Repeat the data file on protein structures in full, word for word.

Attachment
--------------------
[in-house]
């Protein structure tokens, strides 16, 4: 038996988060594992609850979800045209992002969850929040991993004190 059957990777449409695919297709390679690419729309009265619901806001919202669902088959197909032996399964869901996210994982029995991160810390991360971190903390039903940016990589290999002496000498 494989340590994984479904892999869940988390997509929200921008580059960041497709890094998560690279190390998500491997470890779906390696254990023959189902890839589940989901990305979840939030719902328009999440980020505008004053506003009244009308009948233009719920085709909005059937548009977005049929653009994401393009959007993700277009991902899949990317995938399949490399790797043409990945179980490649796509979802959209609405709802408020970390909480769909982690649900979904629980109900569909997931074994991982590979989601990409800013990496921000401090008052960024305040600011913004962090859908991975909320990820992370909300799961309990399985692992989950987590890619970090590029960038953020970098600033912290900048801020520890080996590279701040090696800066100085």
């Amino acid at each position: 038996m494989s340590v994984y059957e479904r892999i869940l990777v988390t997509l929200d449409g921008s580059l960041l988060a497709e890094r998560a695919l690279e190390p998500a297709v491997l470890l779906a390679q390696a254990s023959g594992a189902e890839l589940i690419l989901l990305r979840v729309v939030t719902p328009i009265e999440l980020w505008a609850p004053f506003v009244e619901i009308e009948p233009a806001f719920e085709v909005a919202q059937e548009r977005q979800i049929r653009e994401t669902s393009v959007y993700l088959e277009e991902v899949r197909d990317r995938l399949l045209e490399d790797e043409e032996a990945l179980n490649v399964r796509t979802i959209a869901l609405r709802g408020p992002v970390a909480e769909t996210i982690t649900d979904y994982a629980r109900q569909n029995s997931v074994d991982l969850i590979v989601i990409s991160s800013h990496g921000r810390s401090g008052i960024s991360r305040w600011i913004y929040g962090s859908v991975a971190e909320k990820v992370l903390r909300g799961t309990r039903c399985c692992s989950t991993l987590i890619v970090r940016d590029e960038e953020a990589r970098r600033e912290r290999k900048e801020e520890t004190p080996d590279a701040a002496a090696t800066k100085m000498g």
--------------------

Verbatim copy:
[in-house]
């Protein structure tokens, strides 16, 4: 038996988060594992609850979800045209992002969850929040991993004190 059957990777449409695919297709390679690419729309009265619901806001919202669902088959197909032996399964869901996210994982029995991160810390991360971190903390039903940016990589290999002496000498 494989340590994984479904892999869940988390997509929200921008580059960041497709890094998560690279190390998500491997470890779906390696254990023959189902890839589940989901990305979840939030719902328009999440980020505008004053506003009244009308009948233009719920085709909005059937548009977005049929653009994401393009959007993700277009991902899949990317995938399949490399790797043409990945179980490649796509979802959209609405709802408020970390909480769909982690649900979904629980109900569909997931074994991982590979989601990409800013990496921000401090008052960024305040600011913004962090859908991975909320990820992370909300799961309990399985692992989950987590890619970090590029960038953020970098600033912290900048801020520890080996590279701040090696800066100085």
């Amino acid at each position: 038996m494989s340590v994984y059957e479904r892999i869940l990777v988390t997509l929200d449409g921008s580059l960041l988060a497709e890094r998560a695919l690279e190390p998500a297709v491997l470890l779906a390679q390696a254990s023959g594992a189902e890839l589940i690419l989901l990305r979840v729309v939030t719902p328009i009265e999440l980020w505008a609850p004053f506003v009244e619901i009308e009948p233009a806001f719920e085709v909005a919202q059937e548009r977005q979800i049929r653009e994401t669902s393009v959007y993700l088959e277009e991902v899949r197909d990317r995938l399949l045209e490399d790797e043409e032996a990945l179980n490649v399964r796509t979802i959209a869901l609405r709802g408020p992002v970390a909480e769909t996210i982690t649900d979904y994982a629980r109900q569909n029995s997931v074994d991982l969850i590979v989601i990409s991160s800013h990496g921000r810390s401090g008052i960024s991360r305040w600011i913004y929040g962090s859908v991975a971190e909320k990820v992370l903390r909300g799961t309990r039903c399985c692992s989950t991993l987590i890619v970090r940016d590029e960038e953020a990589r970098r600033e912290r290999k900048e801020e520890t004190p080996d590279a701040a002496a090696t800066k100085m000498g």